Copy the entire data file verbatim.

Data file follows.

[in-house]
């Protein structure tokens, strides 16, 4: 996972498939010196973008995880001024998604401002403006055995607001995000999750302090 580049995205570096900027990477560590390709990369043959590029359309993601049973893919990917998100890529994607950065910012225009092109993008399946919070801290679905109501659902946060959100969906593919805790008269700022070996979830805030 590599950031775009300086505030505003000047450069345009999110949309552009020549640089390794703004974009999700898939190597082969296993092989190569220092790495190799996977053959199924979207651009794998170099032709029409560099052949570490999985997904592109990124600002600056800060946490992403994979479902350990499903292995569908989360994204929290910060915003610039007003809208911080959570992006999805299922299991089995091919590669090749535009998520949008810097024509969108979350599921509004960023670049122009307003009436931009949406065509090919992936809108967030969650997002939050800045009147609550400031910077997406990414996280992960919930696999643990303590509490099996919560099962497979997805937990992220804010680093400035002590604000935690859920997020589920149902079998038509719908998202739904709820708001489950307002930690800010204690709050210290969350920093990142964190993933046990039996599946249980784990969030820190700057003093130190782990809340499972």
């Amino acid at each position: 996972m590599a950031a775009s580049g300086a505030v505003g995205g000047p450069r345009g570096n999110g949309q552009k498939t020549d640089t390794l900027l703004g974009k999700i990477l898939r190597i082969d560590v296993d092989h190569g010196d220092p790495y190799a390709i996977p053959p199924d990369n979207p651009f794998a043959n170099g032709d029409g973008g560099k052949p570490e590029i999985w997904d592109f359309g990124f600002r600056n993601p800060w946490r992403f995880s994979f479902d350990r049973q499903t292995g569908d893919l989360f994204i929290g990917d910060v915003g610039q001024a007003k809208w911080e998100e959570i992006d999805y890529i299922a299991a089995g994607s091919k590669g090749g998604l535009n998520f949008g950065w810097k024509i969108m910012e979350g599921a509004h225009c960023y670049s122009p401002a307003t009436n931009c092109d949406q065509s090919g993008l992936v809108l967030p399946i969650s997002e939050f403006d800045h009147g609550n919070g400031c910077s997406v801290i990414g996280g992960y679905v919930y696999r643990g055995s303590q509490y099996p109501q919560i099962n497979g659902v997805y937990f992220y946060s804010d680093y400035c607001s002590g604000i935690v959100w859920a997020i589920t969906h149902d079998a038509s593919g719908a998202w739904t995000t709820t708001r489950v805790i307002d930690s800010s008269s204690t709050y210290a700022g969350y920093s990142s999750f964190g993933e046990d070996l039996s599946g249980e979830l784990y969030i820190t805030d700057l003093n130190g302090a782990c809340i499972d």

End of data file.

[in-house]
């Protein structure tokens, strides 16, 4: 996972498939010196973008995880001024998604401002403006055995607001995000999750302090 580049995205570096900027990477560590390709990369043959590029359309993601049973893919990917998100890529994607950065910012225009092109993008399946919070801290679905109501659902946060959100969906593919805790008269700022070996979830805030 590599950031775009300086505030505003000047450069345009999110949309552009020549640089390794703004974009999700898939190597082969296993092989190569220092790495190799996977053959199924979207651009794998170099032709029409560099052949570490999985997904592109990124600002600056800060946490992403994979479902350990499903292995569908989360994204929290910060915003610039007003809208911080959570992006999805299922299991089995091919590669090749535009998520949008810097024509969108979350599921509004960023670049122009307003009436931009949406065509090919992936809108967030969650997002939050800045009147609550400031910077997406990414996280992960919930696999643990303590509490099996919560099962497979997805937990992220804010680093400035002590604000935690859920997020589920149902079998038509719908998202739904709820708001489950307002930690800010204690709050210290969350920093990142964190993933046990039996599946249980784990969030820190700057003093130190782990809340499972």
């Amino acid at each position: 996972m590599a950031a775009s580049g300086a505030v505003g995205g000047p450069r345009g570096n999110g949309q552009k498939t020549d640089t390794l900027l703004g974009k999700i990477l898939r190597i082969d560590v296993d092989h190569g010196d220092p790495y190799a390709i996977p053959p199924d990369n979207p651009f794998a043959n170099g032709d029409g973008g560099k052949p570490e590029i999985w997904d592109f359309g990124f600002r600056n993601p800060w946490r992403f995880s994979f479902d350990r049973q499903t292995g569908d893919l989360f994204i929290g990917d910060v915003g610039q001024a007003k809208w911080e998100e959570i992006d999805y890529i299922a299991a089995g994607s091919k590669g090749g998604l535009n998520f949008g950065w810097k024509i969108m910012e979350g599921a509004h225009c960023y670049s122009p401002a307003t009436n931009c092109d949406q065509s090919g993008l992936v809108l967030p399946i969650s997002e939050f403006d800045h009147g609550n919070g400031c910077s997406v801290i990414g996280g992960y679905v919930y696999r643990g055995s303590q509490y099996p109501q919560i099962n497979g659902v997805y937990f992220y946060s804010d680093y400035c607001s002590g604000i935690v959100w859920a997020i589920t969906h149902d079998a038509s593919g719908a998202w739904t995000t709820t708001r489950v805790i307002d930690s800010s008269s204690t709050y210290a700022g969350y920093s990142s999750f964190g993933e046990d070996l039996s599946g249980e979830l784990y969030i820190t805030d700057l003093n130190g302090a782990c809340i499972d």